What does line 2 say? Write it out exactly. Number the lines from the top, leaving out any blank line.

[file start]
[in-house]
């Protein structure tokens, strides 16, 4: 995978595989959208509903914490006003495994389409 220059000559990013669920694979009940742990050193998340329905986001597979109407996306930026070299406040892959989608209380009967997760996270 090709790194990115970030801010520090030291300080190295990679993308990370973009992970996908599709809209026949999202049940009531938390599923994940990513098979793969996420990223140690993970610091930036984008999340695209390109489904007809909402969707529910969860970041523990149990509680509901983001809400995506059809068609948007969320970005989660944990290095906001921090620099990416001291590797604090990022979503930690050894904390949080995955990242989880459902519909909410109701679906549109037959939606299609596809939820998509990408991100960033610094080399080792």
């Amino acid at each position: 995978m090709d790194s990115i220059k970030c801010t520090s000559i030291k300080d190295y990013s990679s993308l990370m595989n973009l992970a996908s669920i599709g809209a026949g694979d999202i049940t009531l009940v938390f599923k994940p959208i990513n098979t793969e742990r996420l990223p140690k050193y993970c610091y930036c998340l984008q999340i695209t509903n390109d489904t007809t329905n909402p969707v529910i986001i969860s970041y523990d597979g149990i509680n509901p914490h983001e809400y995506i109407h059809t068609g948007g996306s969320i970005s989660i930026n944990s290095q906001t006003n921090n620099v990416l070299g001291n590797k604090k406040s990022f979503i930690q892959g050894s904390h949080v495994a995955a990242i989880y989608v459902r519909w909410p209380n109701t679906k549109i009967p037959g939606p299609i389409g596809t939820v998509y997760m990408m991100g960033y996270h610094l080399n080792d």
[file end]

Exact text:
């Protein structure tokens, strides 16, 4: 995978595989959208509903914490006003495994389409 220059000559990013669920694979009940742990050193998340329905986001597979109407996306930026070299406040892959989608209380009967997760996270 090709790194990115970030801010520090030291300080190295990679993308990370973009992970996908599709809209026949999202049940009531938390599923994940990513098979793969996420990223140690993970610091930036984008999340695209390109489904007809909402969707529910969860970041523990149990509680509901983001809400995506059809068609948007969320970005989660944990290095906001921090620099990416001291590797604090990022979503930690050894904390949080995955990242989880459902519909909410109701679906549109037959939606299609596809939820998509990408991100960033610094080399080792």